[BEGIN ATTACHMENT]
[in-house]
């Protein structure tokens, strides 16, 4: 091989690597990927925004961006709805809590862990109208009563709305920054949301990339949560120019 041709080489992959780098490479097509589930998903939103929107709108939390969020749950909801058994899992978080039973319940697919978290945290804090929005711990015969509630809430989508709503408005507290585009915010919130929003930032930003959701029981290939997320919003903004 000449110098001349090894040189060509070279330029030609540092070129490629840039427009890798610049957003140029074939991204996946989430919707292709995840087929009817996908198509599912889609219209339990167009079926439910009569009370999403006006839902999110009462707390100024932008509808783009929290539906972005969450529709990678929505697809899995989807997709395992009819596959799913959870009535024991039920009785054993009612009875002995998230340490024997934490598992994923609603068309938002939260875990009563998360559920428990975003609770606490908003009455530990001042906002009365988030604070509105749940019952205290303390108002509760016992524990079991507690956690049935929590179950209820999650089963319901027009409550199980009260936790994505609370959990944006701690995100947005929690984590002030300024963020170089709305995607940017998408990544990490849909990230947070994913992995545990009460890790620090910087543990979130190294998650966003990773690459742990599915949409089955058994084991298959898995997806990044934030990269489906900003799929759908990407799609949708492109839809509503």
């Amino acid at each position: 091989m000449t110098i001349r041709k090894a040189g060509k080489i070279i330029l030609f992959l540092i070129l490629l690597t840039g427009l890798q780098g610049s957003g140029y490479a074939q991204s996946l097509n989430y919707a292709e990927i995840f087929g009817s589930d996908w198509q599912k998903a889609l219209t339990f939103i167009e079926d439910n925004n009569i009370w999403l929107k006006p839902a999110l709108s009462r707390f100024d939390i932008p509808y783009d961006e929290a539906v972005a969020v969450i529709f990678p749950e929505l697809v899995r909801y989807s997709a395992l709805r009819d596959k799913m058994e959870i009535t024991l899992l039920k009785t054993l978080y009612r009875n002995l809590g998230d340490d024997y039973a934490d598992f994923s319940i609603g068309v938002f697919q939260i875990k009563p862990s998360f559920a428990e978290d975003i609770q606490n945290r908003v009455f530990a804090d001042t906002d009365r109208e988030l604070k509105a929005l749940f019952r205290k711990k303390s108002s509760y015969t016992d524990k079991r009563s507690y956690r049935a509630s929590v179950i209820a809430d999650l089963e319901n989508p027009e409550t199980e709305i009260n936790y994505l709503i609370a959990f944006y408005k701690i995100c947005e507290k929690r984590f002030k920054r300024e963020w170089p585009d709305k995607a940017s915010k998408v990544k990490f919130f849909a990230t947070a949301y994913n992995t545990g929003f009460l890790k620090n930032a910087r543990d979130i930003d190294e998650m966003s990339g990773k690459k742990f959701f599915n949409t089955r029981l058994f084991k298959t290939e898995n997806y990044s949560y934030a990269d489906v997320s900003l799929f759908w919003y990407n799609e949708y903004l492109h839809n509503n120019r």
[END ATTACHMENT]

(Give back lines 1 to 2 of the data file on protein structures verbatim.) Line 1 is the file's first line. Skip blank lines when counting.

[in-house]
């Protein structure tokens, strides 16, 4: 091989690597990927925004961006709805809590862990109208009563709305920054949301990339949560120019 041709080489992959780098490479097509589930998903939103929107709108939390969020749950909801058994899992978080039973319940697919978290945290804090929005711990015969509630809430989508709503408005507290585009915010919130929003930032930003959701029981290939997320919003903004 000449110098001349090894040189060509070279330029030609540092070129490629840039427009890798610049957003140029074939991204996946989430919707292709995840087929009817996908198509599912889609219209339990167009079926439910009569009370999403006006839902999110009462707390100024932008509808783009929290539906972005969450529709990678929505697809899995989807997709395992009819596959799913959870009535024991039920009785054993009612009875002995998230340490024997934490598992994923609603068309938002939260875990009563998360559920428990975003609770606490908003009455530990001042906002009365988030604070509105749940019952205290303390108002509760016992524990079991507690956690049935929590179950209820999650089963319901027009409550199980009260936790994505609370959990944006701690995100947005929690984590002030300024963020170089709305995607940017998408990544990490849909990230947070994913992995545990009460890790620090910087543990979130190294998650966003990773690459742990599915949409089955058994084991298959898995997806990044934030990269489906900003799929759908990407799609949708492109839809509503």